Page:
Rowland House opened to the public on May 1, 2014 after an extensive, multi-million dollar renovation. For more photographs of Rowland House, please visit our gallery, or visit our guestrooms page for room information, rates, and availability.
Built by Alonzo Morgan Zabriskie in 1902 on the eastern shore of Cayuga Lake, Rowland House is surrounded by ancient trees and rolling lawns.
Rowland House features twin parlors, a library, and a private dining room—all with restored and working fireplaces, original paneling, and other period architectural details. An executive boardroom, housed in the original billiard room, serves as a state-of-the-art location for meetings and small corporate retreats. Rowland House offers ten guest rooms, four of which comprise the entire third floor, decorated with MacKenzie-Childs’ distinctive furniture designs and accessories.
The restoration of Rowland House has enhanced its lakefront location with a two-story boathouse, fire pit, and extensive docks to accommodate guests arriving by boat. One of the inn’s most unique features is a small Grecian temple of significant historical importance that sits on a low bluff overlooking the lake. Originally a garden folly popular in the nineteenth century, the temple will be used today for outdoor wedding ceremonies.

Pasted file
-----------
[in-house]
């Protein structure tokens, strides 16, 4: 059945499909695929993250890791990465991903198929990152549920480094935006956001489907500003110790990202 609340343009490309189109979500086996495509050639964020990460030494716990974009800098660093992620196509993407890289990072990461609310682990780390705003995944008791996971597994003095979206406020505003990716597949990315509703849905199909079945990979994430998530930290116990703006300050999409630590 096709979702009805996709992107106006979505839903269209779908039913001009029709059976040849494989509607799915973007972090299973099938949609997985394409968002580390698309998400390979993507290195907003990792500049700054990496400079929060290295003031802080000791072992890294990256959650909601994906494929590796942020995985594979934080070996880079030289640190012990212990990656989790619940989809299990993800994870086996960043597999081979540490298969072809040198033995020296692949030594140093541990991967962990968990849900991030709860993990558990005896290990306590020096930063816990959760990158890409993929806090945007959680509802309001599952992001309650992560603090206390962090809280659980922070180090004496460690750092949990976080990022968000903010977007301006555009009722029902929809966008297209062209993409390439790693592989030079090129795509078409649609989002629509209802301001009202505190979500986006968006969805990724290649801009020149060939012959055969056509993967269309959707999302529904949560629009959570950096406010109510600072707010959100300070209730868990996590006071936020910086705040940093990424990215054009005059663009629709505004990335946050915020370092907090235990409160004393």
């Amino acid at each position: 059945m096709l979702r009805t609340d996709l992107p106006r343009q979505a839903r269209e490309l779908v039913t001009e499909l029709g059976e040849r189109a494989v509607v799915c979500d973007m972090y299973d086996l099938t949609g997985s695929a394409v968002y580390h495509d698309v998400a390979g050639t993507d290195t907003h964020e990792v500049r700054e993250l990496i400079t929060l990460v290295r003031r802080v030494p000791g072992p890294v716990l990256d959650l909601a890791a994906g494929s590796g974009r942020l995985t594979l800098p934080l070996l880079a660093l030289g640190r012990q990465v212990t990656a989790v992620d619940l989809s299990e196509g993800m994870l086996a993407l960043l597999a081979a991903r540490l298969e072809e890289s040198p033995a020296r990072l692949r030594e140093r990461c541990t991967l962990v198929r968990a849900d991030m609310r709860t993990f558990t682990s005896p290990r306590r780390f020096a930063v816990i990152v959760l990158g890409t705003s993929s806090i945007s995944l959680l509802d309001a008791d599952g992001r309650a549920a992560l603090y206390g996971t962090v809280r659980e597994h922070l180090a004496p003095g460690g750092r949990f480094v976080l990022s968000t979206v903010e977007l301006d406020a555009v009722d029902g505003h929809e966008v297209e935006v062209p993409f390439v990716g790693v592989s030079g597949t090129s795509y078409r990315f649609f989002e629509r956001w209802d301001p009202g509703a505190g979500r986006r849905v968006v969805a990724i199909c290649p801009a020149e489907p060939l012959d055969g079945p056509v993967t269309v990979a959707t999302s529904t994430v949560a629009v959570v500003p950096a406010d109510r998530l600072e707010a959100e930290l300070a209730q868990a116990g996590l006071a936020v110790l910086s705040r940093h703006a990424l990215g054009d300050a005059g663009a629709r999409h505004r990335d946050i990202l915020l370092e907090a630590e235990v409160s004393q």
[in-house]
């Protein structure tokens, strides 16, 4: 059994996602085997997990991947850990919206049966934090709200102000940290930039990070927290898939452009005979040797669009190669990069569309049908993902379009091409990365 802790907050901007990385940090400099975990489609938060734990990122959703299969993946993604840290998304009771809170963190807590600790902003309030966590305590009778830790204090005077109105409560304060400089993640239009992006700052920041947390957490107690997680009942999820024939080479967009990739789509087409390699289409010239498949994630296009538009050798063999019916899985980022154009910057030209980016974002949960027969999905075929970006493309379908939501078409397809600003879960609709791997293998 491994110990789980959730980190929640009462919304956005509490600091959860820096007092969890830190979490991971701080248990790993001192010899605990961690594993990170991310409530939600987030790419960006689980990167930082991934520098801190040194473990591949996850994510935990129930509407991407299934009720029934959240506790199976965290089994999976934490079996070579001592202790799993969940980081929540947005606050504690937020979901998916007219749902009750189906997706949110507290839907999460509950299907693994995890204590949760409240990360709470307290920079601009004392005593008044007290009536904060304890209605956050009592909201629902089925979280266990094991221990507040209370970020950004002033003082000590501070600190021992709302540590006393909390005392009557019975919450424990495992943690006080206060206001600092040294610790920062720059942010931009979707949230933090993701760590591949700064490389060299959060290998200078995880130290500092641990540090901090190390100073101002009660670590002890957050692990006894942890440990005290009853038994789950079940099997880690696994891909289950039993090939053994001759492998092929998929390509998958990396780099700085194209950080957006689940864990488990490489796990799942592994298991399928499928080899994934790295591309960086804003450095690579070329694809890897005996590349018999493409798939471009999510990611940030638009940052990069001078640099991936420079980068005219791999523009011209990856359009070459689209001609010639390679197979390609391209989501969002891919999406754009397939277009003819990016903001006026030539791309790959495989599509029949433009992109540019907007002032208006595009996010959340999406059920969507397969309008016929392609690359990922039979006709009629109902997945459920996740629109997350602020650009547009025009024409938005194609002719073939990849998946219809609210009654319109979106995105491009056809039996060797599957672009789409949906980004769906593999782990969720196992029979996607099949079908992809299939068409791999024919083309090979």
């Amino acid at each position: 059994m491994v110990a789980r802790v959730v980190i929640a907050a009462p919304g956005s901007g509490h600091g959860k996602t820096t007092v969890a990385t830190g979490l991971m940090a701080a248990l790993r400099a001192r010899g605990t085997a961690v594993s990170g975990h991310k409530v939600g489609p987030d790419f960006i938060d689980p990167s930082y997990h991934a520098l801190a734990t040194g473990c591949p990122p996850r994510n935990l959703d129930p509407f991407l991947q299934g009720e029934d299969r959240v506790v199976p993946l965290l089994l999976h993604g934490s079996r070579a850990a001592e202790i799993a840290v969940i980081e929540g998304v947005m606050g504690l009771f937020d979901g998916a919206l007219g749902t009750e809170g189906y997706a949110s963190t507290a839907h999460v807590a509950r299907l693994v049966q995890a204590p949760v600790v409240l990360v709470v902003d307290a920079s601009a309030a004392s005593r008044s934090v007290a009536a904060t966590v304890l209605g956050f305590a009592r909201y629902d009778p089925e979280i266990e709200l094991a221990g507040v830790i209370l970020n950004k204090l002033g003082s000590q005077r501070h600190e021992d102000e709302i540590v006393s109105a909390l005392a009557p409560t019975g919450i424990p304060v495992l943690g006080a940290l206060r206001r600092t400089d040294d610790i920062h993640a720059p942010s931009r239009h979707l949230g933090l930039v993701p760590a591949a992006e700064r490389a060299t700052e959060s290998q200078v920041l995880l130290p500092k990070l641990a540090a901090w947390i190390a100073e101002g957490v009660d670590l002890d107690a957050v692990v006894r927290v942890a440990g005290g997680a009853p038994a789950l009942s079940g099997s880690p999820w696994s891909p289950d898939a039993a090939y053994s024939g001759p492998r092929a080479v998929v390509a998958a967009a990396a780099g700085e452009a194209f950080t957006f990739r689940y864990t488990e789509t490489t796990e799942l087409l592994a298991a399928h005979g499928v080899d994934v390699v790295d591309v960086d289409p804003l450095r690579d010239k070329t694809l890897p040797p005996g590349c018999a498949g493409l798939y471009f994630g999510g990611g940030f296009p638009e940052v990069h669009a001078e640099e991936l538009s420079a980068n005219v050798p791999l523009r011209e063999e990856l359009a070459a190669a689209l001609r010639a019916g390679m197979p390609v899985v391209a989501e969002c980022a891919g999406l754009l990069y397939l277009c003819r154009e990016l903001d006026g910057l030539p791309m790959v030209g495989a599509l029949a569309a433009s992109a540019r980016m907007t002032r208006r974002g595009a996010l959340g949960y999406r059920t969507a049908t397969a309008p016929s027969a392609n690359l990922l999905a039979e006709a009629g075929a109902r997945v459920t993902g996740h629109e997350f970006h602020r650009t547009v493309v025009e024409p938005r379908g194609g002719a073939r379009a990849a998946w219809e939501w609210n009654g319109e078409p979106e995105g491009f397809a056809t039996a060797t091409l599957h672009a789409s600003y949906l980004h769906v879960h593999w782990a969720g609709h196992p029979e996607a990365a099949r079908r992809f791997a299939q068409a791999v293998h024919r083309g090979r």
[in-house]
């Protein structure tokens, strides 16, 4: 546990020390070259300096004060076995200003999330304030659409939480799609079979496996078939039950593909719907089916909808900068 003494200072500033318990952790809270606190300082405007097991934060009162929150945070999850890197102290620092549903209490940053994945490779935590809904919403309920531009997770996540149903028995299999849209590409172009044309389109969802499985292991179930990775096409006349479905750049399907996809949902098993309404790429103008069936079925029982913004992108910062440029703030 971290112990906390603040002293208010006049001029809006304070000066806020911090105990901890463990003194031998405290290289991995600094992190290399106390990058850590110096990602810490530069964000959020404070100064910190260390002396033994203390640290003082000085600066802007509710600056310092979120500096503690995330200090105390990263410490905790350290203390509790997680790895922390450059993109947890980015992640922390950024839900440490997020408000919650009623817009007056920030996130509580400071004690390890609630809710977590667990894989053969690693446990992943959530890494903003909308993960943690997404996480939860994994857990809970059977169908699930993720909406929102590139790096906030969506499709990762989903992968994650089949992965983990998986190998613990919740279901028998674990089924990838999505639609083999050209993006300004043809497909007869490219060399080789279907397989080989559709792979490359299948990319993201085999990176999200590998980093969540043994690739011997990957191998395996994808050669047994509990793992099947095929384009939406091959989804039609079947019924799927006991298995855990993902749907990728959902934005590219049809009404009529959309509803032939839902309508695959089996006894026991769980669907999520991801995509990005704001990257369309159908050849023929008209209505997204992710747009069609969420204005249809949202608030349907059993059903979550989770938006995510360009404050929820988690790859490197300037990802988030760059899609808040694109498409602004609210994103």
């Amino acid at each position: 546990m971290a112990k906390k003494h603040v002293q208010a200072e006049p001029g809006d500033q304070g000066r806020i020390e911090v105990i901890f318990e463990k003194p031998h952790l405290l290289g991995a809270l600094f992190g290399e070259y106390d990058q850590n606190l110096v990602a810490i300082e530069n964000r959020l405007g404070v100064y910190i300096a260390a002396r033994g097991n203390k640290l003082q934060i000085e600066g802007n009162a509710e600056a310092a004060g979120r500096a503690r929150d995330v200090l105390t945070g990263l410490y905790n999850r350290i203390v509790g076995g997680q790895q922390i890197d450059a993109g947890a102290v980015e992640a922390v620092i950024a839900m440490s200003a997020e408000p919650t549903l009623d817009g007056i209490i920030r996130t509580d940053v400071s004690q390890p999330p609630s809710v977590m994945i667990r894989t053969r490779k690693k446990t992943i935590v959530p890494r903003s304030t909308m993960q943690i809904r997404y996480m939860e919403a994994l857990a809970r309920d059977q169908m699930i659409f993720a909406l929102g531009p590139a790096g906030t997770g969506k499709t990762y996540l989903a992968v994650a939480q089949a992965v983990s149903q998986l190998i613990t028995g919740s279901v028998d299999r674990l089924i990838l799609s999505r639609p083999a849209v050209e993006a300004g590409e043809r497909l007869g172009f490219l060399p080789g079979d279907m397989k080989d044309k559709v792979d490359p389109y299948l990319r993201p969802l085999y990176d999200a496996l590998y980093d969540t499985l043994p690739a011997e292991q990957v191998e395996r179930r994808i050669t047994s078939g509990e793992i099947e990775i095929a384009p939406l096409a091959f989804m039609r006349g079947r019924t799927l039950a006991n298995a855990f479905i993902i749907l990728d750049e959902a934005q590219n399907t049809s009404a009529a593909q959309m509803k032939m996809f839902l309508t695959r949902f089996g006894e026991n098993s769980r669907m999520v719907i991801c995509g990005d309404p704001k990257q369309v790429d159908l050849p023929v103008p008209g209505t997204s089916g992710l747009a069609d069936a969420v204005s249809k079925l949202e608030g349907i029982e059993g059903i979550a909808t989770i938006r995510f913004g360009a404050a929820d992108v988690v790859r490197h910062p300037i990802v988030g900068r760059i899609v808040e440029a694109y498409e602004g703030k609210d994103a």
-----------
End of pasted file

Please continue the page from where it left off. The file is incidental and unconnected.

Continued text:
Restoration of the property commenced in 2013 under the stewardship of philanthropist Pleasant T. Rowland, an alumna of Wells College, noted educator, author of early childhood literacy programs, and founder of American Girl. Ms. Rowland restored ten historic properties in Aurora between 2001 and 2007, many of which today comprise the Inns of Aurora.
“Rowland House is named after Pleasant to honor her vision, hard work, and generosity in the preservation of these historic properties and the revitalization of this lovely village,” explains Sue Edinger, general manager. “Each building is a part of Aurora’s rich history and tells a piece of its story. When the story of Aurora is told in the future, it will certainly contain a chapter on the critical role she has played.”